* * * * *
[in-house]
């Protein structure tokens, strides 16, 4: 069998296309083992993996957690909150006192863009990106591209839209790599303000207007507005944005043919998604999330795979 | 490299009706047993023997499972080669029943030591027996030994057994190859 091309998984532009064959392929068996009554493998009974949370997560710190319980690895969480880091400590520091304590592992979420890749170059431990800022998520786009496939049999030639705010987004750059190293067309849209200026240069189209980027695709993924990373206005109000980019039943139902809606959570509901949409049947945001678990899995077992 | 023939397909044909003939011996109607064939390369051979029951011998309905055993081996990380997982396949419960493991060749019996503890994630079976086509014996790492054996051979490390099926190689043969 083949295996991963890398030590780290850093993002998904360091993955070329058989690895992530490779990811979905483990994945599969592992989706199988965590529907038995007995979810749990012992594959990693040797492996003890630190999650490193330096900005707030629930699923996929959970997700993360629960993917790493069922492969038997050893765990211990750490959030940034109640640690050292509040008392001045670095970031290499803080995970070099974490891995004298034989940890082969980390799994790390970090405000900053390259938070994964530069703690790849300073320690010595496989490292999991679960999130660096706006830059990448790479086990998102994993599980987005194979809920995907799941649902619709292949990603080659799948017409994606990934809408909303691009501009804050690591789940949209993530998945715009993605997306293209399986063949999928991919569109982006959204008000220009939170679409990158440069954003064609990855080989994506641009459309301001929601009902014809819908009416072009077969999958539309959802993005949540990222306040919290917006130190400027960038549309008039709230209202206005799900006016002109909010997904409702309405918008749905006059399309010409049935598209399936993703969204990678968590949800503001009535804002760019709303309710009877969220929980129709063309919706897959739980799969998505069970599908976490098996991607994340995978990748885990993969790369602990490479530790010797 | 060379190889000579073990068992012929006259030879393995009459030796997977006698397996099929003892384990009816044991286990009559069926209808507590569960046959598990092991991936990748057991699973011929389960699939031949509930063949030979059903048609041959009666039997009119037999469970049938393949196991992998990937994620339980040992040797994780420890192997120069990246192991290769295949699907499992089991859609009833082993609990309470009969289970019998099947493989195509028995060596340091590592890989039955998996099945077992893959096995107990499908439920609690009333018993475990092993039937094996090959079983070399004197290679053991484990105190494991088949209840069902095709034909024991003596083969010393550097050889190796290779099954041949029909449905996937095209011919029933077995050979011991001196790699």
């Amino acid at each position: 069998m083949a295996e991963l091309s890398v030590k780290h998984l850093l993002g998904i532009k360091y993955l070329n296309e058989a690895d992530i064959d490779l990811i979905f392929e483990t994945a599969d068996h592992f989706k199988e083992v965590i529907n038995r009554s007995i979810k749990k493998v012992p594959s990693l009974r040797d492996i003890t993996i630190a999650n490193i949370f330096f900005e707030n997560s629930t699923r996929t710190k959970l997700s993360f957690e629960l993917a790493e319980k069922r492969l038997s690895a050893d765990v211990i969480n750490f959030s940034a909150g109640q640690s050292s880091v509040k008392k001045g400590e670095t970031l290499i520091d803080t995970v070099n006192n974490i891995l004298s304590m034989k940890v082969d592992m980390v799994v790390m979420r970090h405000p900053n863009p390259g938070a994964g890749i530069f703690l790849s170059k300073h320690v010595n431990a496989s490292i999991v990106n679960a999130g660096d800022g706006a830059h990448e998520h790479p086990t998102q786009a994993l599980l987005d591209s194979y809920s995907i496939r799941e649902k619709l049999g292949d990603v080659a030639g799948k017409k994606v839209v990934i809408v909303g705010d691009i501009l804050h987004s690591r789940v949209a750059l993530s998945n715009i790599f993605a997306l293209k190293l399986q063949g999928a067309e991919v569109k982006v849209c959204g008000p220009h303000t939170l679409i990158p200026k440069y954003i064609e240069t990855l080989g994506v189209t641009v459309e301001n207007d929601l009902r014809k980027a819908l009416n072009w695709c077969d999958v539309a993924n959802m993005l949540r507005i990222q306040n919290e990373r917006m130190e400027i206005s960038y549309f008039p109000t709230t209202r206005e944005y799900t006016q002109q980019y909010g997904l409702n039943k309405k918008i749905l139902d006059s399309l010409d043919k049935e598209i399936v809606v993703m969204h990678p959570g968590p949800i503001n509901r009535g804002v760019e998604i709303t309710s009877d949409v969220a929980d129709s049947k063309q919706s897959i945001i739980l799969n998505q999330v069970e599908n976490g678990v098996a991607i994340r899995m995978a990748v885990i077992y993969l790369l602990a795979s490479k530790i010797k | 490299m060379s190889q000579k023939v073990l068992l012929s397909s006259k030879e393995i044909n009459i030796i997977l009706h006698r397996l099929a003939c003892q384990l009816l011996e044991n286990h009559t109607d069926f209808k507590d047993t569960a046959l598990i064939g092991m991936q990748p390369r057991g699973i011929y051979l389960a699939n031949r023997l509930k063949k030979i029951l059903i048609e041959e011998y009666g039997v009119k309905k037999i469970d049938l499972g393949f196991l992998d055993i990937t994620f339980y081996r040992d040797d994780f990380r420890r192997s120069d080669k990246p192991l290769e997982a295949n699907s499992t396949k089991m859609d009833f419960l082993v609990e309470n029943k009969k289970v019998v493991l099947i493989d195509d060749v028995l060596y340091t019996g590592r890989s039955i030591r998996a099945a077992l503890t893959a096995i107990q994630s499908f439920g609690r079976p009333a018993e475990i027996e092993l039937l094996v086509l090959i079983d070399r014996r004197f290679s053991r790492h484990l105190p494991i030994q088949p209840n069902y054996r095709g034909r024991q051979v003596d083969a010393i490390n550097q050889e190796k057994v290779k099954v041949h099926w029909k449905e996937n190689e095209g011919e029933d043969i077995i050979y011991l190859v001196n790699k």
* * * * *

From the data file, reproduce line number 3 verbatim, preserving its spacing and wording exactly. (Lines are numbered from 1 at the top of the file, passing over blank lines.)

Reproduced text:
């Amino acid at each position: 069998m083949a295996e991963l091309s890398v030590k780290h998984l850093l993002g998904i532009k360091y993955l070329n296309e058989a690895d992530i064959d490779l990811i979905f392929e483990t994945a599969d068996h592992f989706k199988e083992v965590i529907n038995r009554s007995i979810k749990k493998v012992p594959s990693l009974r040797d492996i003890t993996i630190a999650n490193i949370f330096f900005e707030n997560s629930t699923r996929t710190k959970l997700s993360f957690e629960l993917a790493e319980k069922r492969l038997s690895a050893d765990v211990i969480n750490f959030s940034a909150g109640q640690s050292s880091v509040k008392k001045g400590e670095t970031l290499i520091d803080t995970v070099n006192n974490i891995l004298s304590m034989k940890v082969d592992m980390v799994v790390m979420r970090h405000p900053n863009p390259g938070a994964g890749i530069f703690l790849s170059k300073h320690v010595n431990a496989s490292i999991v990106n679960a999130g660096d800022g706006a830059h990448e998520h790479p086990t998102q786009a994993l599980l987005d591209s194979y809920s995907i496939r799941e649902k619709l049999g292949d990603v080659a030639g799948k017409k994606v839209v990934i809408v909303g705010d691009i501009l804050h987004s690591r789940v949209a750059l993530s998945n715009i790599f993605a997306l293209k190293l399986q063949g999928a067309e991919v569109k982006v849209c959204g008000p220009h303000t939170l679409i990158p200026k440069y954003i064609e240069t990855l080989g994506v189209t641009v459309e301001n207007d929601l009902r014809k980027a819908l009416n072009w695709c077969d999958v539309a993924n959802m993005l949540r507005i990222q306040n919290e990373r917006m130190e400027i206005s960038y549309f008039p109000t709230t209202r206005e944005y799900t006016q002109q980019y909010g997904l409702n039943k309405k918008i749905l139902d006059s399309l010409d043919k049935e598209i399936v809606v993703m969204h990678p959570g968590p949800i503001n509901r009535g804002v760019e998604i709303t309710s009877d949409v969220a929980d129709s049947k063309q919706s897959i945001i739980l799969n998505q999330v069970e599908n976490g678990v098996a991607i994340r899995m995978a990748v885990i077992y993969l790369l602990a795979s490479k530790i010797k | 490299m060379s190889q000579k023939v073990l068992l012929s397909s006259k030879e393995i044909n009459i030796i997977l009706h006698r397996l099929a003939c003892q384990l009816l011996e044991n286990h009559t109607d069926f209808k507590d047993t569960a046959l598990i064939g092991m991936q990748p390369r057991g699973i011929y051979l389960a699939n031949r023997l509930k063949k030979i029951l059903i048609e041959e011998y009666g039997v009119k309905k037999i469970d049938l499972g393949f196991l992998d055993i990937t994620f339980y081996r040992d040797d994780f990380r420890r192997s120069d080669k990246p192991l290769e997982a295949n699907s499992t396949k089991m859609d009833f419960l082993v609990e309470n029943k009969k289970v019998v493991l099947i493989d195509d060749v028995l060596y340091t019996g590592r890989s039955i030591r998996a099945a077992l503890t893959a096995i107990q994630s499908f439920g609690r079976p009333a018993e475990i027996e092993l039937l094996v086509l090959i079983d070399r014996r004197f290679s053991r790492h484990l105190p494991i030994q088949p209840n069902y054996r095709g034909r024991q051979v003596d083969a010393i490390n550097q050889e190796k057994v290779k099954v041949h099926w029909k449905e996937n190689e095209g011919e029933d043969i077995i050979y011991l190859v001196n790699k």